Twitter shares rose about 2% to $138 Monday, on reports that the social media company has held preliminary talks with TikTok to buy the company.
TikTok is Chinese-owned and President Donald Trump has threatened to terminate TikTok’s U.S. operations if they aren’t sold to an American company by Sept. 15. The White House is in a broader battle with China over charges China routinely steals U.S. intellectual property and technology. This is a national security threat, according to the Trump administration. Trump wants TikTok’s U.S operations to be American owned.
It seems, based on the currently known facts, a Microsoft purchase would be far more feasible than a Twitter one.
Microsoft has a market cap of about $1.5 trillion. Some analysts say TikTok is currently worth between $40 billion and $50 billion. It is said to be a revenue-generating asset, although profitability is mostly an unknown for many U.S. investors and analysts. Microsoft would be entering a consumer-oriented social media business and would be competing against Facebook (FB) - Get Free Report and Snap (SNAP) - Get Free Report for user share and adverting market share, two companies with proven track records in the business.
While there isn’t an obvious synergy for Microsoft -- the deal would simply add another business to Microsoft’s broader portfolio -- the deal is totally financially feasible for the software giant. Microsoft has $136 billion in cash, roughly $63 billion in debt and an annual stream of earnings before interest, tax and non-cash expenses at $70 billion and growing.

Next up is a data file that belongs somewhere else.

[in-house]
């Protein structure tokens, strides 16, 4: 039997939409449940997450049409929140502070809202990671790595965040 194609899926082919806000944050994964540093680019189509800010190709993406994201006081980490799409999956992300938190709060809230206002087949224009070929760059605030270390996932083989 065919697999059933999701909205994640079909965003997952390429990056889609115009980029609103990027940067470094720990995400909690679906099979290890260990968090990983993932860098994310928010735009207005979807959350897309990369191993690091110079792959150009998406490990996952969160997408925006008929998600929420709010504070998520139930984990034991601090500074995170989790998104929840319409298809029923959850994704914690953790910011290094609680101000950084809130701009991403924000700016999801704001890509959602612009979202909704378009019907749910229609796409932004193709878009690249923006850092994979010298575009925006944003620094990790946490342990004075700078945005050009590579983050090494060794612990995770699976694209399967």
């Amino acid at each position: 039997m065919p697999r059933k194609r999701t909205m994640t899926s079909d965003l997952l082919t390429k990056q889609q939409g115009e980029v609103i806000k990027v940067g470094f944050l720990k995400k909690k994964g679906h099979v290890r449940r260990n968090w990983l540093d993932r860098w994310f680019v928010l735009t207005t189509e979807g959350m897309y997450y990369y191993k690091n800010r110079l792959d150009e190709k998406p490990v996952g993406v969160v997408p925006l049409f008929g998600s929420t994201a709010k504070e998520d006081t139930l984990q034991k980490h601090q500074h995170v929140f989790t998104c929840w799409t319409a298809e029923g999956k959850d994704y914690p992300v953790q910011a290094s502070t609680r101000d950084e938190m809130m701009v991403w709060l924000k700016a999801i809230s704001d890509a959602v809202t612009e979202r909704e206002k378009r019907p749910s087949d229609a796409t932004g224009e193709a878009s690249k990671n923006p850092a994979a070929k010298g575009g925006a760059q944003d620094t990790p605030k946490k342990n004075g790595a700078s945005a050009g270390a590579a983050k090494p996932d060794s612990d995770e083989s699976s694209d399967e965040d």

But it’s a different story for Twitter.
First off, Twitter’s market capitalization is about $29 billion as of the date of writing. Secondly, Twitter has almost $9 billion in cash. Yes, it is true that Twitter only has about $4 billion in total debt, but the issue is that it would mostly likely have to raise a significant amount of debt to finance this acquisition if the price tag is truly where some think it is. And that’s even if the majority of the deal isn’t done with debt.
Even if Twitter divided a roughly $45 billion price between cash, debt and stock, the debt burden would be enormous, and the company would be using a huge chunk of its cash pile. And there is no guarantee that TikTok shareholders want to become Twitter shareholders. And adding tens of billions of dollars of debt to Twitter’s books for a company that may not be profitable would cause Twitter to have net debt in considerable excess of its roughly $1.5 billion EBITDA stream. And that’s before we even consider Twitter’s ability to maintain that projected profit stream.
“I think it makes very little sense for Twitter to be potentially trying to buy TikTok, whether it be the U.S. operations or the non-China operations,” Craig Huber, founder of and analyst at Huber Research Partners told TheStreet. “I question if they can even afford it.”
As for Microsoft, "We believe from a management and Board perspective this is a unique deal of a decade opportunity with a price tag that could easily be consummated,” wrote Wedbush Securities analyst Dan Ives in a recent note.
Ives said it seems unlikely Facebook or Google (GOOGL) - Get Free Report could buy TikTok because it would raise the eyebrows of Congress, which is already scrutinizing the advertising giants on antitrust practices.
But TikTok’s emergence can be a tailwind for Facebook even if it doesn’t acquire the company.
Analysts at Mizuho Securities wrote in a note that TikTok’s emergence prompted Facebook to launch Instagram Reel, a TikTok-like product. And Facebook’s mimic products have proven successful in the past, as seen by the company’s user share taken from Snap when Facebook launched Stories on its major platforms. Mizuho says TikTok has roughly 800 million monthly active users worldwide, with about 10% of that in the U.S. User growth was roughly 100% from the second half of 2019 until recently this year. Meanwhile, revenue was estimated at $500 million in 2019 as both users and revenue per users grows rapidly.
All in, a roughly $45 billion valuation represents a multiple of 2020 sales that shouldn’t be shocking compared to the valuations seen on the U.S. IPO market of late. This makes the valuation look not far from realistic and Twitter’s ability to pay up far from feasible.
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